This post is based on a wonderful exhibition, which was shown at the National Gallery of Victoria (Australia) in December of 2000. Accompanying this exhibition was a wonderful book from which the contents and images of this post were procured – R. Martin, Gianni Versace, The Metropolitan Museum of Art, Distributed by Harry N. Abrams Inc. New York (1998). This post will only contain some of his creations for women only.

Versace – Retrospective 1982-1997
Versace is not every body's cup of tea. Some find his fashion excessively hedonistic or as celebratory driven glitz. However, it is not surprising to read more sober assessments of his fashion direction namely, he was defining the more modern western woman – confident of her sexuality, sensuality and independence, and so no longer shackled to pregnancy, guilt or assigned gender roles by religious groups. His references at the time of creating his fashion, was not generally acceptable in haute couture – leather, denim, brash prints, and metal mesh. He was the post-Freudian, a post birth control designer – he accepted sex, not just as a fact of life, but as a celebration of life. His creations appears so tame in hindsight.

Central to Versace’s work is his acute understanding that fashion is a platform for wearable art. His inspirations from object art and film re-charge into fashion a vibrancy, an urgency of life that was to be fully lived and enjoyed without regrets.

Evening Gown (ca. 1992).
Brown, white and gold leopard printed and baroque-pattern printed silk microfaille with beaded shoulders with bead straps.
Courtesy of Gianni Versace Archives.

Day Ensemble (Fall-Winter, 1991-1992).
Black silk twill printed with gold baroque motifs.
Courtesy of Gianni Versace Archives.

Evening Ensemble (Spring – Summer, 1996).
Zebra-printed synthetic stretch mesh, yellow and black, leopard-printed silk.
Courtesy of Gianni Versace Archives.

Evening Gown (Spring – Summer, 1994).
Black silk with silver and gold-tone metal safety-pin ornaments.
Courtesy of Gianni Versace Archives.

Day Dress (ca. 1984).
Polychrome-striped silk.
Gift of Marilyn Linzer (1996).

Evening Gown (1987 - 1988).
Black metallic mesh with rhinestone and re-embroidered cotton lace trim.
Gift of Gianni Versace (1993).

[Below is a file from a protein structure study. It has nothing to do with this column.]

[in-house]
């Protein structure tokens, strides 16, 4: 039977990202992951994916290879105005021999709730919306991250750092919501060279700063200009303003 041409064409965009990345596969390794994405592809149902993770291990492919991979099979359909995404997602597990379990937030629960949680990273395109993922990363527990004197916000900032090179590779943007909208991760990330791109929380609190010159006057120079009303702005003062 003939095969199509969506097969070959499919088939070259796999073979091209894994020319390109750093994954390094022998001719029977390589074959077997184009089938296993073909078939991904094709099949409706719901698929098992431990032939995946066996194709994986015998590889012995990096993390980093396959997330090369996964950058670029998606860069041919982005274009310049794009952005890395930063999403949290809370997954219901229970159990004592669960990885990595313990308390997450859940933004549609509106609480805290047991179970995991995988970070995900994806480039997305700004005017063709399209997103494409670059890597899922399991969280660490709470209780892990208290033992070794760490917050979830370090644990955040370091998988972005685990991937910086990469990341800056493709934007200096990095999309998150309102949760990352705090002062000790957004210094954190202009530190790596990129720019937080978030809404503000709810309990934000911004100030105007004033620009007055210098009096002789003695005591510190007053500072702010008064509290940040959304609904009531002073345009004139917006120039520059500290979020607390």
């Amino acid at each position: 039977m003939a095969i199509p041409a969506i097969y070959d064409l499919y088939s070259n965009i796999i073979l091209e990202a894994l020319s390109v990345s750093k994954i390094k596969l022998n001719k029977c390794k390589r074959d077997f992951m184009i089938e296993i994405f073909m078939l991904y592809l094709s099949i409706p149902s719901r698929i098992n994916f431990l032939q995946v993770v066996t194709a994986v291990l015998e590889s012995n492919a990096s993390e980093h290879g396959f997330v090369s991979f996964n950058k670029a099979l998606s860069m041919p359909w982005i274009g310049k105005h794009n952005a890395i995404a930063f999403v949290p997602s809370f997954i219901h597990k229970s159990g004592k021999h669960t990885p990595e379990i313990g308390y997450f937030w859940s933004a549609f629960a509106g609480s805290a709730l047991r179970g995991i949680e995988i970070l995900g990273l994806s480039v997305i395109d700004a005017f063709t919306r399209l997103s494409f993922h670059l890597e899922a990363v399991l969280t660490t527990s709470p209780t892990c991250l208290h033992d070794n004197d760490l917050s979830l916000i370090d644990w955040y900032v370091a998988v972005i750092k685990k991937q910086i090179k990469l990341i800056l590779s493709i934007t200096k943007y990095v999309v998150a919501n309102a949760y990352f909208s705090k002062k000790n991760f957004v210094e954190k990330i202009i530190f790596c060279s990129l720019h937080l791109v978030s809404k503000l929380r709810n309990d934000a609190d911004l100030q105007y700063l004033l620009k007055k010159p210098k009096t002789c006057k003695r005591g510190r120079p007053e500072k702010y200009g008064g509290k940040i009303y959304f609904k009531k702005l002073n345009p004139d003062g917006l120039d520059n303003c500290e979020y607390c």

Sleeveless Evening Gown (1991).
Partially beaded silk twill printed with polychrome images of Marilyn Monroe and James Dean.
Courtesy of Gianni Versace Archives.

Strapless Evening Dress (1989).
Polychrome beaded and embroidered black synthetic mesh.
Courtesy of Gianni Versace Archives.

Evening Gown (1984 - 1985).
Black metal mesh with gold and copper design motif.
Courtesy of Gianni Versace Archives.

Byzantine Halter Ensemble (1991 - 1992).
Polychrome beaded and embroidered black leather, black silk satin, and chiffon.
Courtesy of Gianni Versace Archives.

Suit (1991 - 1992).
Polychrome-printed silk velvet.
Gift of Anne H. Bass (1993).

Sleeveless Evening Dress With Panniers (Spring-Summer, 1988).
Polychrome floral-printed silk.
Courtesy of Gianni Versace Archives.

Evening Gown With Asymmetrical Draping And Gathering (1997 - 1998).
Pink silk jersey.
Courtesy of Gianni Versace Archives.

Evening Dress (Spring – Summer, 1982).
Beaded and printed blue silk chiffon.
Courtesy of Gianni Versace Archives.

Evening Tank Dress (Spring-Summer, 1996).
Black synthetic net with black leather appliques and beading.
Courtesy of Gianni Versace Archives.

Sarong Ensemble (Spring - Summer, 1989).
Beaded black synthetic net and hand painted brown silk velvet.
Courtesy of Gianni Versace Archives.

Jumpsuit (Spring – Summer, 1991).
Silk and synthetic net with allover polychrome heading in Vogue magazine motif.
Courtesy of Gianni Versace Archives.

Bathing Ensemble (Spring - Summer, 1994).
Purple and polychrome paisley-printed Nylon stretch jersey.
Gift of Gianni Versace (1996).

Evening Slip Gown (Fall - Winter, 1996 - 1997).
Fuchsia cotton lace studded with rhinestones.
Courtesy of Gianni Versace Archives.

Theatre Ensemble (1987).
Hand painted and appliqued silk.
Courtesy of Gianni Versace Archives.


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Pamala V. Velazquez said...

Mind blowing dresses. I am sure I will buy one of this as soon as possible. wu & y